Tuesday, September 3, 2013

The Atlantic Box Jellyfish Project

My recent run-ins with box jellyfish has gotten my curiosity up! I would like to start researching Box jellyfish that are found along the Atlantic Coast of the US, and even countries south of the US. Unfortunately, I cannot get around to the beaches enough to collect and oversee as many box jellies as I want to. I have decided to form a project that will allow anyone to report or send in samples of Box jellies they find, to us. So far, I have made a Facebook page for the project. It is called The Atlantic Box Jellyfish Project. I think I will eventually create a website for it. So if any of you readers find or see a Box jellyfish, let me know! Samples or live specimens are the most valuable, but sightings and pictures are worth quite a lot too! 

If you find a specimen, please preserve it in ethanol. For pictures or sightings, please email me at (travis.brandwood@gmail.com). If you are able to collect live specimens, please email me, and we can discuss methods and what not. 

As of right now, two main species exist, Chiropsalmus quadrumanus and Tamoya haplonema. Both sting quite a bit, and Chiropsalmus can be very very dangerous! Collect at your own risk. 

Recently, I was in South Carolina, and I found what appeared to be 8 Chiropsalmus Box Jellies. I also found 9 Cannonball jellyfish and two Atlantic Sea Nettles. Only two of the Cannonballs were healthy, and the rest died shortly. The two I have now are not adults, so I am offering them for sale. One of the two Sea Nettles I found was very beat up. No oral arms and lots of damage. This one died. This leaves me with a total of two Sea Nettles right now.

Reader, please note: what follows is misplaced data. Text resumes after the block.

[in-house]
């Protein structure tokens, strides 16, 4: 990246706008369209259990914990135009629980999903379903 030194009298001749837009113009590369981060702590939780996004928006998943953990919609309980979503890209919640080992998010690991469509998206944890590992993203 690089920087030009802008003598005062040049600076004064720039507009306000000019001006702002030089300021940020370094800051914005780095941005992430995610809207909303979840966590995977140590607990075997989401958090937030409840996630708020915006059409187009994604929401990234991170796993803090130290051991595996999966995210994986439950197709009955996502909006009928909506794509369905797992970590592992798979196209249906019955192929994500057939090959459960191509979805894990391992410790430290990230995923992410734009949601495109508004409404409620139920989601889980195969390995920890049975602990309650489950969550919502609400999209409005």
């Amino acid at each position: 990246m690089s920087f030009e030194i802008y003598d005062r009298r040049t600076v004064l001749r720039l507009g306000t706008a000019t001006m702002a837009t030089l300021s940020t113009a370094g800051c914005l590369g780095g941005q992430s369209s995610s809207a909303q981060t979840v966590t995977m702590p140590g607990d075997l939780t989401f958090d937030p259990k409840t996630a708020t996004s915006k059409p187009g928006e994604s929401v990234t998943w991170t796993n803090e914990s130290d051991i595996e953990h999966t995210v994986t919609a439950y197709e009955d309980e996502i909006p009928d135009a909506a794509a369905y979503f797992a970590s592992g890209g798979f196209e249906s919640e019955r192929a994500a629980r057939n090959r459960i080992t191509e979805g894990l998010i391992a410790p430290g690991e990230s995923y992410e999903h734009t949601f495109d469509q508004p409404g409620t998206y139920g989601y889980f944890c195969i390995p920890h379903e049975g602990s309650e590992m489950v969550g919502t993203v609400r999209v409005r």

The box jellies I found were all floating up at the surface. In fact, I got chest deep in water before I realized I was surrounded by box jellies. None of them had much in the ways of tentacles, so I collected away. Many were dead when found, and they all died by the next morning. The night before, I checked their gonad tissue. I found eggs, sperm, fertilized embryos, and what appeared to be a planula. I took all of this and set it in a jar. The next morning I took all of the box jellies out of their water. I preserved the largest and smallest jellies and froze the rest. I kept the fouling water that I kept all 8 of the box jellies in overnight. This went into a tank with an air pump for about 2 weeks. Today I found something polyp-like, growing on some debris in the tank. I separated it, and put it into a dish. I'm very hopeful for this, but we will see! 

Above is a picture of a zygote, or a fertilized egg. It is getting ready to split into 2 cells. 

The biggest box jellyfish I found. It was female. 


Post a Comment